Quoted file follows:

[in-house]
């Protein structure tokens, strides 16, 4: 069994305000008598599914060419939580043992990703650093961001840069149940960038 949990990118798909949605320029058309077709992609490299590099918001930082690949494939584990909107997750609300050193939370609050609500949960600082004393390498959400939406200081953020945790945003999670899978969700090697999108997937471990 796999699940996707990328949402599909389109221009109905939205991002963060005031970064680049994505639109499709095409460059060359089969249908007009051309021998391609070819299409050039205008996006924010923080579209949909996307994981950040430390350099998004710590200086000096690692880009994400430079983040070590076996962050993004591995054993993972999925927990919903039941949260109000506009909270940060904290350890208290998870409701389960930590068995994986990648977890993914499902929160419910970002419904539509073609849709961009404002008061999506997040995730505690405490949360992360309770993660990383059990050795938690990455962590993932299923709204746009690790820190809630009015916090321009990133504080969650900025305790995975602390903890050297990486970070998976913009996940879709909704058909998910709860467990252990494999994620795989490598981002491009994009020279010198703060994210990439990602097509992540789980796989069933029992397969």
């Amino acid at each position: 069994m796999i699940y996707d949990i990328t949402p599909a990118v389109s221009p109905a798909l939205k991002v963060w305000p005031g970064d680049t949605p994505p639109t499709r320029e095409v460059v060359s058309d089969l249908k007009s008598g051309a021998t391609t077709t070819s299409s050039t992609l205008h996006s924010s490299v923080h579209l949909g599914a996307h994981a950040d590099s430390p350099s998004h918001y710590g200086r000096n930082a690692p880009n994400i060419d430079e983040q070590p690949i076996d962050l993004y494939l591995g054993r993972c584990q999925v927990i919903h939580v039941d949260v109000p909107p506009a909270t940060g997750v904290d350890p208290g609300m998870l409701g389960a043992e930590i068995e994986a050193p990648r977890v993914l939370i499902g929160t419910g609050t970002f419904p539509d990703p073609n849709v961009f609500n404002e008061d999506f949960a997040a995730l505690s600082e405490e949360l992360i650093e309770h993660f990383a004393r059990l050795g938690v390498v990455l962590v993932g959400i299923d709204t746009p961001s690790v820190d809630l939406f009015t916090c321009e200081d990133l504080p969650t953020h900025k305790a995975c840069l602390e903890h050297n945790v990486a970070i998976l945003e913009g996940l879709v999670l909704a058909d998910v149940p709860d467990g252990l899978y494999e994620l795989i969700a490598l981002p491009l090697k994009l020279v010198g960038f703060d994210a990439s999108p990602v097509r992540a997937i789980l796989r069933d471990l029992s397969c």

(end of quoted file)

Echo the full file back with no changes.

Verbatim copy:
[in-house]
């Protein structure tokens, strides 16, 4: 069994305000008598599914060419939580043992990703650093961001840069149940960038 949990990118798909949605320029058309077709992609490299590099918001930082690949494939584990909107997750609300050193939370609050609500949960600082004393390498959400939406200081953020945790945003999670899978969700090697999108997937471990 796999699940996707990328949402599909389109221009109905939205991002963060005031970064680049994505639109499709095409460059060359089969249908007009051309021998391609070819299409050039205008996006924010923080579209949909996307994981950040430390350099998004710590200086000096690692880009994400430079983040070590076996962050993004591995054993993972999925927990919903039941949260109000506009909270940060904290350890208290998870409701389960930590068995994986990648977890993914499902929160419910970002419904539509073609849709961009404002008061999506997040995730505690405490949360992360309770993660990383059990050795938690990455962590993932299923709204746009690790820190809630009015916090321009990133504080969650900025305790995975602390903890050297990486970070998976913009996940879709909704058909998910709860467990252990494999994620795989490598981002491009994009020279010198703060994210990439990602097509992540789980796989069933029992397969």
């Amino acid at each position: 069994m796999i699940y996707d949990i990328t949402p599909a990118v389109s221009p109905a798909l939205k991002v963060w305000p005031g970064d680049t949605p994505p639109t499709r320029e095409v460059v060359s058309d089969l249908k007009s008598g051309a021998t391609t077709t070819s299409s050039t992609l205008h996006s924010s490299v923080h579209l949909g599914a996307h994981a950040d590099s430390p350099s998004h918001y710590g200086r000096n930082a690692p880009n994400i060419d430079e983040q070590p690949i076996d962050l993004y494939l591995g054993r993972c584990q999925v927990i919903h939580v039941d949260v109000p909107p506009a909270t940060g997750v904290d350890p208290g609300m998870l409701g389960a043992e930590i068995e994986a050193p990648r977890v993914l939370i499902g929160t419910g609050t970002f419904p539509d990703p073609n849709v961009f609500n404002e008061d999506f949960a997040a995730l505690s600082e405490e949360l992360i650093e309770h993660f990383a004393r059990l050795g938690v390498v990455l962590v993932g959400i299923d709204t746009p961001s690790v820190d809630l939406f009015t916090c321009e200081d990133l504080p969650t953020h900025k305790a995975c840069l602390e903890h050297n945790v990486a970070i998976l945003e913009g996940l879709v999670l909704a058909d998910v149940p709860d467990g252990l899978y494999e994620l795989i969700a490598l981002p491009l090697k994009l020279v010198g960038f703060d994210a990439s999108p990602v097509r992540a997937i789980l796989r069933d471990l029992s397969c």